Australian supermarkets failing to improve our diets, scorecard shows

Media release

29 April 2024

A new national scorecard shows Australia's four largest supermarket retailers are not doing enough to improve population diets and is calling for higher standards on how supermarkets operate.

The Inside Our Supermarkets report rated supermarkets Woolworths, Coles, IGA and Aldi on their policies and practices around nutrition, giving them a score out of 100.

Woolworths ranked highest with 64 out of 100, while IGA ranked fourth, with a score of 31 out of 100. The average score was 46 out of 100.

Researchers from Deakin University's Global Centre for Preventive Health and Nutrition (GLOBE) in the Institute for Health Transformation (IHT) conducted the study, which was a repeat of a similar assessment conducted in 2018.

Lead author of the study, Professor Gary Sacks, Professor of Public Health Policy and Co-Director of GLOBE, said Inside our Supermarkets aims to recognise good practice, highlight areas for improvement, and advocate for sector-wide progress so that supermarkets can better contribute to improving population health.

'This report indicates that much more substantial action is needed across the supermarket sector to ensure that the places Australians buy their food support good health,' Professor Sacks said.

'There have been some gains over the past five years. For example, supermarkets have voluntarily committed to adopt the Health Star Rating across their own-brand products, and one supermarket chain has made some initial commitments to improve the healthiness of checkouts. But, overall, the actions that supermarkets have taken fall short of international best practice recommendations.'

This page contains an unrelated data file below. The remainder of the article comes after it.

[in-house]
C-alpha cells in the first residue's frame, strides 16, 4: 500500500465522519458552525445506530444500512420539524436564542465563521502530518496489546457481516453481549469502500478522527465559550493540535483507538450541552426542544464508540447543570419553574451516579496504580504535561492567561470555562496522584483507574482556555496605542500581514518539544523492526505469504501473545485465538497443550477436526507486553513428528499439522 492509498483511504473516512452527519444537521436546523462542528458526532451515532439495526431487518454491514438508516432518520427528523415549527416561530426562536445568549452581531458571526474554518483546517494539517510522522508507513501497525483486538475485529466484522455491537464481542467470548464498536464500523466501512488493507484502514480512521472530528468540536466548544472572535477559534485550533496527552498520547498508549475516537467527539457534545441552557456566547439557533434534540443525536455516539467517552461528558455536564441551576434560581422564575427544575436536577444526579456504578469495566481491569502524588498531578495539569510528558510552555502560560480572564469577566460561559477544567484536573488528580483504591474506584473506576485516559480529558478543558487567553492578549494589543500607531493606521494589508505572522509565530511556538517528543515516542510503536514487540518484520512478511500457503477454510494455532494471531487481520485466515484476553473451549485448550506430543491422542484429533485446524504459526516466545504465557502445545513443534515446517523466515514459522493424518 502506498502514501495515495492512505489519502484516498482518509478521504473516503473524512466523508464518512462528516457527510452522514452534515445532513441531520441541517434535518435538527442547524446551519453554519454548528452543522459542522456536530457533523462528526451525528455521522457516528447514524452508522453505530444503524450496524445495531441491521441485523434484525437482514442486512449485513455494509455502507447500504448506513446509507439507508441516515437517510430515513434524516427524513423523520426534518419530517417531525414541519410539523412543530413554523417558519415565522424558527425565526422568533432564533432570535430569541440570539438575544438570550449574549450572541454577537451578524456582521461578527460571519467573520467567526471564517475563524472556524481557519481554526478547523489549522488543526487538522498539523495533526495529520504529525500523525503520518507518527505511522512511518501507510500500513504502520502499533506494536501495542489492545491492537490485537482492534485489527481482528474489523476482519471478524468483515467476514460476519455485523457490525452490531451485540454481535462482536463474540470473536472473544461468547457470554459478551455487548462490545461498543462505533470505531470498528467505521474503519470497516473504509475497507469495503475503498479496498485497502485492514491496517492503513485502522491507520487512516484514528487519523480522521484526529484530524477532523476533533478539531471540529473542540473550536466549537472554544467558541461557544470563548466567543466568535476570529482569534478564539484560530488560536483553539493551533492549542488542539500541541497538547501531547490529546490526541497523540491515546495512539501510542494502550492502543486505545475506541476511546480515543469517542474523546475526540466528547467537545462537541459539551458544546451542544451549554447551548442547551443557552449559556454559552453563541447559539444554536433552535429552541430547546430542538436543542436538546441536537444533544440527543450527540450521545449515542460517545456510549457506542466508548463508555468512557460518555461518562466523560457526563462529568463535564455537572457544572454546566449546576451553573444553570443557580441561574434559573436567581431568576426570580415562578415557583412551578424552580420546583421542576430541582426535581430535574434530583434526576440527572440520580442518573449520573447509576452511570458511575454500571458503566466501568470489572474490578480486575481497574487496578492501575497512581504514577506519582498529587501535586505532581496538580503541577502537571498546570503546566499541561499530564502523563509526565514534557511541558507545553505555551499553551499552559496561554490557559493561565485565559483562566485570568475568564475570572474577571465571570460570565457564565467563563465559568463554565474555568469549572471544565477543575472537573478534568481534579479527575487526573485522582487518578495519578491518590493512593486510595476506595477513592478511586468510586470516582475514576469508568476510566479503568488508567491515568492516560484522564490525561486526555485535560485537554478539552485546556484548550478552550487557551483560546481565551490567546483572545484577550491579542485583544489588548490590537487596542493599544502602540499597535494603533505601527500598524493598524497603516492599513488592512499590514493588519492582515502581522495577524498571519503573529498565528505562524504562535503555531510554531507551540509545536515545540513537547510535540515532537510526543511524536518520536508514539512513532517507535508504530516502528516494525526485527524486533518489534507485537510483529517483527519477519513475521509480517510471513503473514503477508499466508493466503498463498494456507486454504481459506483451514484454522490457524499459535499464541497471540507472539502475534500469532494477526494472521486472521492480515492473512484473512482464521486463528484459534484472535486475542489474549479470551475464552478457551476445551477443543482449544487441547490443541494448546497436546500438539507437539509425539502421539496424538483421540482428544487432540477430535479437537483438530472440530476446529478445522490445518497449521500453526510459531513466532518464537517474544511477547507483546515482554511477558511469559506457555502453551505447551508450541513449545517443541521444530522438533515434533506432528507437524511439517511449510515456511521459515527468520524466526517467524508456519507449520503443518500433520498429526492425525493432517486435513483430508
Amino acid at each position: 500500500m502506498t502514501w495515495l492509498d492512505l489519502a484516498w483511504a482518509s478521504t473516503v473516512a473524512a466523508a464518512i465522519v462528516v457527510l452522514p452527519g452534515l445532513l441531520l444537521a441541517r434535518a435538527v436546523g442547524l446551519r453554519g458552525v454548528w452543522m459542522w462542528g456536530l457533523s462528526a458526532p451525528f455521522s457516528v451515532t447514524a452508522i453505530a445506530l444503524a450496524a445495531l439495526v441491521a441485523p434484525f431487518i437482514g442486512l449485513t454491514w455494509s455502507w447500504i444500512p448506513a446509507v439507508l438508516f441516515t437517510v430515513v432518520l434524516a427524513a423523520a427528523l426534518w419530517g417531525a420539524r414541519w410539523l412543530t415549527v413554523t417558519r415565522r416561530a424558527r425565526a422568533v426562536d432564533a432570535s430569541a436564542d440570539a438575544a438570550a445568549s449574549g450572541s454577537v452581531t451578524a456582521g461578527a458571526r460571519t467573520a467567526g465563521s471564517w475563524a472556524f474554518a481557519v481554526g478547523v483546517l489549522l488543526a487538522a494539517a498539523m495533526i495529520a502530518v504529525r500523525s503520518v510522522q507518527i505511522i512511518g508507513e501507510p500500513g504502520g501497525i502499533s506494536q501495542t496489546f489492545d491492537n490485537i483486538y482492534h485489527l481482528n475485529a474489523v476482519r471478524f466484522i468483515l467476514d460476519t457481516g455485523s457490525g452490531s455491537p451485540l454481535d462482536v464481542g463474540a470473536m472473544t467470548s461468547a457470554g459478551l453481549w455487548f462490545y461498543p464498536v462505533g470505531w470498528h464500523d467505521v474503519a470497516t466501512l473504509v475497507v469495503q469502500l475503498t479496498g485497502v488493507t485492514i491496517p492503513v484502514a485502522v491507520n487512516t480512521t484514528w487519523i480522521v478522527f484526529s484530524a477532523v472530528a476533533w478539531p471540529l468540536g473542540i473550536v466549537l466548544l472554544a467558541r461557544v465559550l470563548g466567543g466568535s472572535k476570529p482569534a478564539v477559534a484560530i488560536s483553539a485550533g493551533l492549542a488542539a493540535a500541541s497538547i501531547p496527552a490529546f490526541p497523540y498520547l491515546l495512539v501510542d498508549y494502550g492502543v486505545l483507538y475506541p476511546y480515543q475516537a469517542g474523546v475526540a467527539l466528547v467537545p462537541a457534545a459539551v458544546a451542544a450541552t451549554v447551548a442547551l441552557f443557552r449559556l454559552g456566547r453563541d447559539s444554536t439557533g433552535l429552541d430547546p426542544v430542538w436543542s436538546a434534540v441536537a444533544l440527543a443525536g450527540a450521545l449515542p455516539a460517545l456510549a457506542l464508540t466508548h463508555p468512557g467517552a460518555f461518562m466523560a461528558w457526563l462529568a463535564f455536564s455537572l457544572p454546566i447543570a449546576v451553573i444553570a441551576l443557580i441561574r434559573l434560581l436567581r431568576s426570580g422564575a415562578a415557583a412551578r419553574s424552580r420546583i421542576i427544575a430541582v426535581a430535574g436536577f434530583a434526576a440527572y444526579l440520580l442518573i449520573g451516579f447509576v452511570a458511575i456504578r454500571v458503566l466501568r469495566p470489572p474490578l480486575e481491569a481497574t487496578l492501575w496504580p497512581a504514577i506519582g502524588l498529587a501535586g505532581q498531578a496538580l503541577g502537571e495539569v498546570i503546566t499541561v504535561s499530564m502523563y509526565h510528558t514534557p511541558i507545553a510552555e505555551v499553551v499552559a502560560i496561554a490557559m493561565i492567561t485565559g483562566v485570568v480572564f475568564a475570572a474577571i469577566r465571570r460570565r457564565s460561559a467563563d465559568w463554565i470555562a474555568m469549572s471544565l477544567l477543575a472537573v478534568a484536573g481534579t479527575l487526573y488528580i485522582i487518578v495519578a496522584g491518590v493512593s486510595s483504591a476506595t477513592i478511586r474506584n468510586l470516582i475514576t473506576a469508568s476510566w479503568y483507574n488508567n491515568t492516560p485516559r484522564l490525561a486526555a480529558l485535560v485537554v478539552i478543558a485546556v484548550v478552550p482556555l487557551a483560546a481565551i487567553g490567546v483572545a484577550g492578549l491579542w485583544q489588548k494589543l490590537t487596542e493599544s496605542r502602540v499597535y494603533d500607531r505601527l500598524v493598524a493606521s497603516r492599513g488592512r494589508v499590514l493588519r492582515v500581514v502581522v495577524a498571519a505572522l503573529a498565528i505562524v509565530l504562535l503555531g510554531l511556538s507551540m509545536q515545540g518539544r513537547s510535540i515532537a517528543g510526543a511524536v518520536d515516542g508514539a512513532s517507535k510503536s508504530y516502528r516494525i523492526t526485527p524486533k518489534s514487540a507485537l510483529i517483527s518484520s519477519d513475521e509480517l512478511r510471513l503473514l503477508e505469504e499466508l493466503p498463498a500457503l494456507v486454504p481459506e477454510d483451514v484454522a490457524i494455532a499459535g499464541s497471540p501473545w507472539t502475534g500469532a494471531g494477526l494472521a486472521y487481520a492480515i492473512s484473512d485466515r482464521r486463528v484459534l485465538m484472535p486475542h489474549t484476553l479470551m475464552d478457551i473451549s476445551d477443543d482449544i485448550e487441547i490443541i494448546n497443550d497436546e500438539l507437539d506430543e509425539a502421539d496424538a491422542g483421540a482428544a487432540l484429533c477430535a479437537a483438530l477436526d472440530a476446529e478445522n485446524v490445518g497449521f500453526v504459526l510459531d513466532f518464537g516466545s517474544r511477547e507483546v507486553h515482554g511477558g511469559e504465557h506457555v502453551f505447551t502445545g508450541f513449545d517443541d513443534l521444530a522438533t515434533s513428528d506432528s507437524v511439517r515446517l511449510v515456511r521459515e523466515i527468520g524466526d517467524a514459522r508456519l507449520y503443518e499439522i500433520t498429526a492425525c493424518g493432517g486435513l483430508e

The team collected information on supermarket policies and practices from publicly available sources, such as website and company sustainability reports, focusing on six key areas: (1) corporate strategy, (2) healthiness of own-brand products, (3) food labelling, (4) responsible marketing of unhealthy products and brands (especially to children), (5) food affordability and accessibility, (6) disclosure of external relationships.

They invited the supermarkets to verify the data collected and provide further information. Woolworths, Coles and Aldi engaged in this process, while IGA did not. The report notes that the IGA network is made up of stores that are largely independently owned and operated, and individual store initiatives may not have been captured.

'The evidence we collected was scored against industry benchmarks and public health best practice. Scores in each topic were then combined to calculate an overall score out of 100 for each company,' Professor Sacks said.

Inside our Supermarkets identified the following areas of strength in the sector:

Food labelling: All four supermarkets have committed to implement the Health Star Rating labelling system on all eligible own-brand products.

Product healthiness: Three supermarkets (Woolworths, Coles and IGA) have pledged for their own-brand products to meet the Australian government’s Healthy Food Partnership nutrient targets on sodium, sugar and saturated fat.

Corporate reporting: Two supermarkets (Woolworths and Coles) publicly disclose their proportion of sales from healthy products. Woolworths report on their sales from healthy and unhealthy products, and report progress towards their target of growing the proportion of sales from healthier products. Coles reported their sales from own-brand products only.